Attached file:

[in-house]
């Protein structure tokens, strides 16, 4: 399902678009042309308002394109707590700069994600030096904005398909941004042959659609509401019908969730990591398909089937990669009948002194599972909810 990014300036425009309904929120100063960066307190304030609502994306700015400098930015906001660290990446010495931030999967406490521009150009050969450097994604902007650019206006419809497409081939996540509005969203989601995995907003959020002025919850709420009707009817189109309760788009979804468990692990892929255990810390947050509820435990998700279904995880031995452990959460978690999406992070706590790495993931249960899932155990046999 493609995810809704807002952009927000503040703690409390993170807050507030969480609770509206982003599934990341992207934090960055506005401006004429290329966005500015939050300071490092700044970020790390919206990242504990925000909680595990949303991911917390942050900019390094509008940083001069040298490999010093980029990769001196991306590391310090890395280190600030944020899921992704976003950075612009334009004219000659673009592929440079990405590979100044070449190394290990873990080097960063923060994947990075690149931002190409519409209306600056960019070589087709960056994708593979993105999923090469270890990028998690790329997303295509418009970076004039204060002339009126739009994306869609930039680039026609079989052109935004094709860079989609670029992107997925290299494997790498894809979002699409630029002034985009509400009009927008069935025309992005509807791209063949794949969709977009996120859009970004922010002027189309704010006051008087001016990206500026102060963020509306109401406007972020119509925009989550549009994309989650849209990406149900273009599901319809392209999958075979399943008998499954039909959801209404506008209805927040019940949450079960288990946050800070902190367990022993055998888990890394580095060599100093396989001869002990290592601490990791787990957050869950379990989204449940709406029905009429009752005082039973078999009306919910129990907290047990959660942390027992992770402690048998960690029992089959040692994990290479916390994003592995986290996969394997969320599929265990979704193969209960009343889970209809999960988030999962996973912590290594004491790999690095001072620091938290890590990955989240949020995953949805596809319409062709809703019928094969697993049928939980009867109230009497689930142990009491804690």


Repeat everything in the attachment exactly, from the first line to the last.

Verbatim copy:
[in-house]
């Protein structure tokens, strides 16, 4: 399902678009042309308002394109707590700069994600030096904005398909941004042959659609509401019908969730990591398909089937990669009948002194599972909810 990014300036425009309904929120100063960066307190304030609502994306700015400098930015906001660290990446010495931030999967406490521009150009050969450097994604902007650019206006419809497409081939996540509005969203989601995995907003959020002025919850709420009707009817189109309760788009979804468990692990892929255990810390947050509820435990998700279904995880031995452990959460978690999406992070706590790495993931249960899932155990046999 493609995810809704807002952009927000503040703690409390993170807050507030969480609770509206982003599934990341992207934090960055506005401006004429290329966005500015939050300071490092700044970020790390919206990242504990925000909680595990949303991911917390942050900019390094509008940083001069040298490999010093980029990769001196991306590391310090890395280190600030944020899921992704976003950075612009334009004219000659673009592929440079990405590979100044070449190394290990873990080097960063923060994947990075690149931002190409519409209306600056960019070589087709960056994708593979993105999923090469270890990028998690790329997303295509418009970076004039204060002339009126739009994306869609930039680039026609079989052109935004094709860079989609670029992107997925290299494997790498894809979002699409630029002034985009509400009009927008069935025309992005509807791209063949794949969709977009996120859009970004922010002027189309704010006051008087001016990206500026102060963020509306109401406007972020119509925009989550549009994309989650849209990406149900273009599901319809392209999958075979399943008998499954039909959801209404506008209805927040019940949450079960288990946050800070902190367990022993055998888990890394580095060599100093396989001869002990290592601490990791787990957050869950379990989204449940709406029905009429009752005082039973078999009306919910129990907290047990959660942390027992992770402690048998960690029992089959040692994990290479916390994003592995986290996969394997969320599929265990979704193969209960009343889970209809999960988030999962996973912590290594004491790999690095001072620091938290890590990955989240949020995953949805596809319409062709809703019928094969697993049928939980009867109230009497689930142990009491804690």